Redmine is our project management tool at pm.savalabs.com. It is the authoritative location for project information. It is ideal to flow as much client communication through the tool as possible for the purposes of universally-shared documentation outside of personal mailboxes.
This document won't attempt to explain all of Redmine's features — if you haven't already done so, take a pause now and read through the Redmine User Guide which will answer many of your questions.
This document is focused on the Redmine workflow that we use in-house.
Configuring a project
All projects should be organized with a project/sub-project hierarchy. For example:
Savas Labs (client/parent project)
- Savas Labs Maintenance (sub-project)
- Savas Labs Phase 1 (sub-project)
- Savas Labs Phase 2 (sub-project)
The top level project should be the client name, and not have an issue tracker. Example:
Each sub-project should map to a specific scope of work with its own Harvest Project ID. For example, under the same top level client project, a "Phase 1" Redmine sub-project will be linked to it's specific "Phase 1" Harvest ID, while a "Maintenance" sub-project will be linked to a separate "Maintenance" Harvest ID.
Target Versions should be configured to be shared across sub-projects. This way software releases (e.g. 1.0.0) can track issues that are filed in "Maintenance" or "Phase 1."
The top level project should have a Wiki that contains all the information for the project and it's sub-projects. It's not easy to move a Wiki across projects, so existing projects that become sub-projects can retain their wiki pages. But as of Feb 2017, all new sub-projects should not have the Wiki module enabled, and all Wiki content should live in the Top Level Project.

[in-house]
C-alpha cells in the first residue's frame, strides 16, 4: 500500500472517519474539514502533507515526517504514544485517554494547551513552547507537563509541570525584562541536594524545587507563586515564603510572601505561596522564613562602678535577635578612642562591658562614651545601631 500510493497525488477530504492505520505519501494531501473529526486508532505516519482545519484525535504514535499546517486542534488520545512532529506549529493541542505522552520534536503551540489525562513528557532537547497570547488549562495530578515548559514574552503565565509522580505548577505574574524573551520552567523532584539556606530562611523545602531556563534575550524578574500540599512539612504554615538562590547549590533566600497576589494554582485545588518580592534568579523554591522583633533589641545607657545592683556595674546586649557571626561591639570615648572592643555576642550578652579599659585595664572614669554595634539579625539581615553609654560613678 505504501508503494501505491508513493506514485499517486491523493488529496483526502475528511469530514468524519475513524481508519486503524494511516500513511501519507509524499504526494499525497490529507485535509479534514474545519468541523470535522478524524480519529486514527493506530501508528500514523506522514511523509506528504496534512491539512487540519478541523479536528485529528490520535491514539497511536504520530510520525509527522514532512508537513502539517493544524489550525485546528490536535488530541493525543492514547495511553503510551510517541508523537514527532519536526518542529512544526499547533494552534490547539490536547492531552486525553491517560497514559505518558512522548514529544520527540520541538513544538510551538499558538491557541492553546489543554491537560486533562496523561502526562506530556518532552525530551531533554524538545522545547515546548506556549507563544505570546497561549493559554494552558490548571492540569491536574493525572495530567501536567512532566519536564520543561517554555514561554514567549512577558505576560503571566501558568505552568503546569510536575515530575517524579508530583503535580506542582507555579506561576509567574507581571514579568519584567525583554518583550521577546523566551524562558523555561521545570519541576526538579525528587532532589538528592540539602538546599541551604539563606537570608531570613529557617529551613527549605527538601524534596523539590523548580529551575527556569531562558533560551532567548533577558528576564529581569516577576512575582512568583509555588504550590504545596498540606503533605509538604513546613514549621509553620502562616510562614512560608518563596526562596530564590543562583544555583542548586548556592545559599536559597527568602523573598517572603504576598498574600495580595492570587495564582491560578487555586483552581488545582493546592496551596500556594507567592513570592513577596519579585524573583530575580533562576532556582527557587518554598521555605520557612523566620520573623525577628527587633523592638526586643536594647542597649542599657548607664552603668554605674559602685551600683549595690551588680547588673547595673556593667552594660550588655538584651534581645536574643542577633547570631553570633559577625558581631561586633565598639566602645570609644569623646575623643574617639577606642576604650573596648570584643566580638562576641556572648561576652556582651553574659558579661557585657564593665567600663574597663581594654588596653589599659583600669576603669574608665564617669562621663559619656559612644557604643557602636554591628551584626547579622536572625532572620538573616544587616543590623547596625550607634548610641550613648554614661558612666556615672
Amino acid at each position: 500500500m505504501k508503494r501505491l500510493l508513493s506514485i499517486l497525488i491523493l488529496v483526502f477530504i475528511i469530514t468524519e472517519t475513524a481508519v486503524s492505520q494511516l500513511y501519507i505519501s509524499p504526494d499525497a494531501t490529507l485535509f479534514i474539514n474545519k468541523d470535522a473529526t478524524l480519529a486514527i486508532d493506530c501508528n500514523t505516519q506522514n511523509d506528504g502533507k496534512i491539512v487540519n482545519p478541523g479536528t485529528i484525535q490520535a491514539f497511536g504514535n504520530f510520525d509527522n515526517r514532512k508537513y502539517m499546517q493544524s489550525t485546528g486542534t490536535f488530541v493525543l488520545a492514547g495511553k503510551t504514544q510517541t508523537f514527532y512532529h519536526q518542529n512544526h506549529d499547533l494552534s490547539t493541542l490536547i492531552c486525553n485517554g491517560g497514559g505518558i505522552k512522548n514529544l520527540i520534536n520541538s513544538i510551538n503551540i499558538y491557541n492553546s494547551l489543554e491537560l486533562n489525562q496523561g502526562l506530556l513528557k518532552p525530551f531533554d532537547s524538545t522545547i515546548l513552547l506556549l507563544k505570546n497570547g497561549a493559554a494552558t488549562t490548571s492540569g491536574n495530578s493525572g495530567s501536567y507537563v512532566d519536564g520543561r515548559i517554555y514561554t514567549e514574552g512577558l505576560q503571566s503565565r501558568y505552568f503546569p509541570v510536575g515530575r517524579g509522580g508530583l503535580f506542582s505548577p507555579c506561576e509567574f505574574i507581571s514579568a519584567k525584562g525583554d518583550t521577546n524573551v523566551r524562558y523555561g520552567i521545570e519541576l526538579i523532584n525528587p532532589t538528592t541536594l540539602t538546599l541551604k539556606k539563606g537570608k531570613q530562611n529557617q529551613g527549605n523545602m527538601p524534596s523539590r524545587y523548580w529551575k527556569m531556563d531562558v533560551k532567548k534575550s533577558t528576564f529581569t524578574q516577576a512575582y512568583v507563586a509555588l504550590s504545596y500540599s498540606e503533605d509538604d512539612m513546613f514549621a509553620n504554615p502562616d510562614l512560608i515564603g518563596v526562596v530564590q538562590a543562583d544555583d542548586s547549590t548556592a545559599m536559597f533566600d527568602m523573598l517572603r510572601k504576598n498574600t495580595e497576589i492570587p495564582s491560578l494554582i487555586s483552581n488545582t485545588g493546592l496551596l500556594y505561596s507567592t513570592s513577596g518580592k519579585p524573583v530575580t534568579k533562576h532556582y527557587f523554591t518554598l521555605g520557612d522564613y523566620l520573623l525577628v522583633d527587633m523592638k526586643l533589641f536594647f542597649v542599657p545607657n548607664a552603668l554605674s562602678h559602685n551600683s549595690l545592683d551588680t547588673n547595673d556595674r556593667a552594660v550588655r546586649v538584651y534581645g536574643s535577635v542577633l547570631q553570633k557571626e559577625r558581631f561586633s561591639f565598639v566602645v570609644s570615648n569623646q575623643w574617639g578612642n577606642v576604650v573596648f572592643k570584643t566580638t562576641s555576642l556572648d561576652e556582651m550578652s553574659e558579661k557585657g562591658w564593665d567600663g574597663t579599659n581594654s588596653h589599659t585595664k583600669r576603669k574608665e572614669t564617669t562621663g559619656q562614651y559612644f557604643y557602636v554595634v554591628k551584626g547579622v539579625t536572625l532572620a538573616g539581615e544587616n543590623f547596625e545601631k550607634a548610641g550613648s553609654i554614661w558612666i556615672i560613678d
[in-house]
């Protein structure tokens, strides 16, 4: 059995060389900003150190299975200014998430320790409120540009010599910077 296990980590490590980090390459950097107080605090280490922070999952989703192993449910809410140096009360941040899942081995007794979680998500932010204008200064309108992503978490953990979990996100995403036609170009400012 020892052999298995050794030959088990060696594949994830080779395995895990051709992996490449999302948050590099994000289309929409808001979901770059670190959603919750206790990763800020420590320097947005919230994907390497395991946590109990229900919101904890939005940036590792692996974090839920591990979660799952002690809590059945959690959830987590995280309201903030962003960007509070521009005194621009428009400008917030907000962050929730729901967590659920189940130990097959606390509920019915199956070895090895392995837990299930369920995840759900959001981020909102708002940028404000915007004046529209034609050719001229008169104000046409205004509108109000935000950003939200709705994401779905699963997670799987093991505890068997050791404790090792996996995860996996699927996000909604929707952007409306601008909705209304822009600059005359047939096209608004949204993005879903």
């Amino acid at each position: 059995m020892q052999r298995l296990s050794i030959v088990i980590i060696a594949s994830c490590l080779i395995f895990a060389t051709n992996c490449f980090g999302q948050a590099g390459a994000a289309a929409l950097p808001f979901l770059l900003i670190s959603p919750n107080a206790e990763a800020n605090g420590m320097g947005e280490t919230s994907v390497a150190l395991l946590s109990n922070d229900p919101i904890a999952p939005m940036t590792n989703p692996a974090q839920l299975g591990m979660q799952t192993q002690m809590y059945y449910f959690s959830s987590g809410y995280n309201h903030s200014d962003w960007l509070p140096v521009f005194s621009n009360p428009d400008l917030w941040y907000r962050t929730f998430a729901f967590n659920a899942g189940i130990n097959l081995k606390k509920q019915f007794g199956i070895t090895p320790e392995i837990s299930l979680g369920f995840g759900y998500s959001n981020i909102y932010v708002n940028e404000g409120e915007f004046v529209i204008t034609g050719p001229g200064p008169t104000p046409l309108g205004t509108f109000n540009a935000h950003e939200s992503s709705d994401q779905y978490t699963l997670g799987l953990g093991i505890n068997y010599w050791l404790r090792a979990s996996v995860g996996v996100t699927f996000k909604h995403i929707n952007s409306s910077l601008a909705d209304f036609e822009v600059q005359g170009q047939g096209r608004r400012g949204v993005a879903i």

Set up tasks
- In the description field, document where important assets are like important git branches, dev/staging environments, etc
- Link Slack channel for updates to post to. If there is a lot of activity on the project, it's customary to create a
[project]-noisechannel to push to
- Set the Harvest project ID field for time-tracking purposes. You can configure multiple Harvest project IDs. Once a project ID has been set and time has been tracked to a project, please don't remove the project ID reference - just add a new project ID to the list.
The makings of the perfect task
Those who file detailed and informative issues deserve the greatest praise. A good issue will make life easier for developers, project managers, and clients. But good issues take a bit of work to create. Don't be tempted to simply add an issue title and move along. Take the extra couple of minutes to do the following:
- Be specific and detailed. A good issue is one that another developer can work on and complete without needing to ask the issue submitter any questions.
- Assign an estimate — even if it's a wild guess, it helps provide some context for the next developer who will look at the issue
- Assign a person
- Assign a due date and optionally a start date
- If applicable:
Note that in almost all cases, clients are members of the project and can view and participate in discussion on issues. Even if the client isn't in Redmine, assume that everything you are writing might one day be seen by the client.
Redmine has helpful features for linking tasks. This is useful to developers and project managers in helping them understand how different issues are interrelated. You can specify helpful markers like
related to, blocks, blocked by, duplicates, duplicated by.
Roadmap tab on the project page provides an interface to assign issues to a given "target version". The target version concept in Redmine is flexible: you can use it to plan for alpha/beta/final releases of a project, or to organize tasks into two week sprints.
We primarily use the wiki in each project for documentation, usually with sections for:
- Meeting notes
- Developer notes
Add things like RFPs, proposals, mockups, and any other files to the
Keeping Redmine issues up to date with pull requests
After submitting a pull request, make sure to update the Redmine issue with a link to your pull request, and to set the issue assignee to the reviewer of your pull request.
In general, we prefer to do code review, including commentary on the pull request, in GitHub and not in Redmine.